Two aspects are important in this regard:
First, the strength of the KMT at some local levels has not led to a more invigorating KMT at the national level. The party is still led by a number of lackluster old-guard members like veteran politician Wu Den-yi, and it hasn’t been able to attract a new generation of young members who are turned off by the KMT’s worn-out pro-unificationist policies of yesteryear.
Second, the decrease in the popularity of President Tsai Ing-wen, and the resulting reduced support for the DPP, is primarily prompted by the fact that many of her mostly young supporters of the Sunflower generation feel dissatisfied with the slow rate of reforms and progress. The Sunflower protestors had high expectations, and want the President to move farther and faster on a range of issues.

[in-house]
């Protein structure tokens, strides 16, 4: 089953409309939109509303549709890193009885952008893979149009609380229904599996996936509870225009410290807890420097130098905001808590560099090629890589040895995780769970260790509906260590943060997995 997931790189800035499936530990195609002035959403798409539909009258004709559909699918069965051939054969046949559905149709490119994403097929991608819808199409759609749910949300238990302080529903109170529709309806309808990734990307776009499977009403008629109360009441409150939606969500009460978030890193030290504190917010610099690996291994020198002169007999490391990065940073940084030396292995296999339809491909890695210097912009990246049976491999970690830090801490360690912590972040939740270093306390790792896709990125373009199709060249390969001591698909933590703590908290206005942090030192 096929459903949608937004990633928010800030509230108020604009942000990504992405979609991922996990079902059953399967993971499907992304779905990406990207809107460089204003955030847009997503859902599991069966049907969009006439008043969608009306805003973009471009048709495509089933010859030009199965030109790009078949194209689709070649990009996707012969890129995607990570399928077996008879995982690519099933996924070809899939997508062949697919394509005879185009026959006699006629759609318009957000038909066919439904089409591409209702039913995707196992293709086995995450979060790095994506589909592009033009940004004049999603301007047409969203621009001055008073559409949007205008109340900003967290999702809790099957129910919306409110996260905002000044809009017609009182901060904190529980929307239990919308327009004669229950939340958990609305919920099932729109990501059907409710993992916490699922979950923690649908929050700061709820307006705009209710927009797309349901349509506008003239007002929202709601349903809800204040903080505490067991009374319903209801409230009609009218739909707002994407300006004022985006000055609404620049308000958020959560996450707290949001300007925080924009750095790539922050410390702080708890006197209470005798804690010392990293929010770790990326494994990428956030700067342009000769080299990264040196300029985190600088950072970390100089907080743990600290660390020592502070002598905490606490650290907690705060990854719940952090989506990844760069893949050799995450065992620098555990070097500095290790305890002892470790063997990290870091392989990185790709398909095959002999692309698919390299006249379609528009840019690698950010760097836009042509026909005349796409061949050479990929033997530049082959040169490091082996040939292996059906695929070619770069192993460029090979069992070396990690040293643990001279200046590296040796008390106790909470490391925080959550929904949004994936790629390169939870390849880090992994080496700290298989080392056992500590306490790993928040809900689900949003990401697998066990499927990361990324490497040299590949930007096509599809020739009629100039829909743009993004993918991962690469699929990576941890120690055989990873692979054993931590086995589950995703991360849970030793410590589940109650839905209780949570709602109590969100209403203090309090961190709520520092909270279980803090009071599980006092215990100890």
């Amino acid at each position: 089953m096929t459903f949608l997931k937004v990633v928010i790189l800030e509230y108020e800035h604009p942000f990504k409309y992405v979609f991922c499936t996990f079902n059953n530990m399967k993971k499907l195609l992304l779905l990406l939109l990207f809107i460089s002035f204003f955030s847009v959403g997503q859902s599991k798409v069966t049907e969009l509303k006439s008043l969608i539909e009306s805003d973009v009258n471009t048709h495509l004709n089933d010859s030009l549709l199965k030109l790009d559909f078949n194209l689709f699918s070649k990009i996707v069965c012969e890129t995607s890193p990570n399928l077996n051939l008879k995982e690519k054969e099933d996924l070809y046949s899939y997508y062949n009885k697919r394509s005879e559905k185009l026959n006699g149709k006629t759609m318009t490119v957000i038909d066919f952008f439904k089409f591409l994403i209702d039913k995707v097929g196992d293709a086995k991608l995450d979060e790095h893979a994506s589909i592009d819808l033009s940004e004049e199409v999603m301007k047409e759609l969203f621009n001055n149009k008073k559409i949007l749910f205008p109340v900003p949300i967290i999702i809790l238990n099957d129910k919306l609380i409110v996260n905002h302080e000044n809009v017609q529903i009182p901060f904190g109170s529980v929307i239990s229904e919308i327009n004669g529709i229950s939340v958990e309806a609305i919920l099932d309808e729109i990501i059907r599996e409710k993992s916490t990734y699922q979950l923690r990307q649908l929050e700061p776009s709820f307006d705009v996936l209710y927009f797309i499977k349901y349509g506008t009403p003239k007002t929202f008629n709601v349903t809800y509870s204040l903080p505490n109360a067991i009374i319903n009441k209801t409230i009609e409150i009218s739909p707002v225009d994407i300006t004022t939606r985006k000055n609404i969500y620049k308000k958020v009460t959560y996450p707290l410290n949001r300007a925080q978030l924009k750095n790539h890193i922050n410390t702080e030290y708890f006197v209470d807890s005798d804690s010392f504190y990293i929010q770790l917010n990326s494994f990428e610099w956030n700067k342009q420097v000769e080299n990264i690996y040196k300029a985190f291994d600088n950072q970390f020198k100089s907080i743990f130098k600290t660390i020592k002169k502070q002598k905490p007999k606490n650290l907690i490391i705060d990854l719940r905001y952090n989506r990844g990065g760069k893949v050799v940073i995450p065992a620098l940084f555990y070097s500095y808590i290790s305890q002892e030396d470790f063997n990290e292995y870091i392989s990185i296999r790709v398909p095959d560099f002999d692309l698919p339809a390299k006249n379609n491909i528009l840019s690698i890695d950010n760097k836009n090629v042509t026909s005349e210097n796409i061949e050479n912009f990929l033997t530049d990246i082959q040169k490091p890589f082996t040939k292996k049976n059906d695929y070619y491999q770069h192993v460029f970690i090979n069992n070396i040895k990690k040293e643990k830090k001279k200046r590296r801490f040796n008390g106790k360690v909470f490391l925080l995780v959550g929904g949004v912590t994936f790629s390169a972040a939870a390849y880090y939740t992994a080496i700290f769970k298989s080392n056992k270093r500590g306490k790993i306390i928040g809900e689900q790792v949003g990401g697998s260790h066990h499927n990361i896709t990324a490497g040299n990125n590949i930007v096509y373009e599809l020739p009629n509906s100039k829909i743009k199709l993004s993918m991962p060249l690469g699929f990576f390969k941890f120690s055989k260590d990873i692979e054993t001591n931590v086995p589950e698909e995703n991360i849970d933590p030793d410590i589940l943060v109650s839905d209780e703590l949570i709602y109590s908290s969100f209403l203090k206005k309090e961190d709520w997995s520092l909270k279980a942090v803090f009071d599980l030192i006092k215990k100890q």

Thus, if the DPP’s loss in these mid-term elections is relatively small, then President Tsai and her administration will probably move forward along the current policy lines, with relatively minor adjustments. However, if the DPP’s loss is significant, then she needs to find new ways to recharge her powerbase and look for approaches that are more forward-leaning and perhaps less cautious.
As is always the case in a democracy: it is the voice of the electorate that counts. The people of Taiwan will have another opportunity to have their voice heard on November 24.
Gerrit van der Wees is a former Dutch diplomat. Between 1980 and 2016 he served as editor of Taiwan Communique. Currently, he teaches History of Taiwan at George Mason University.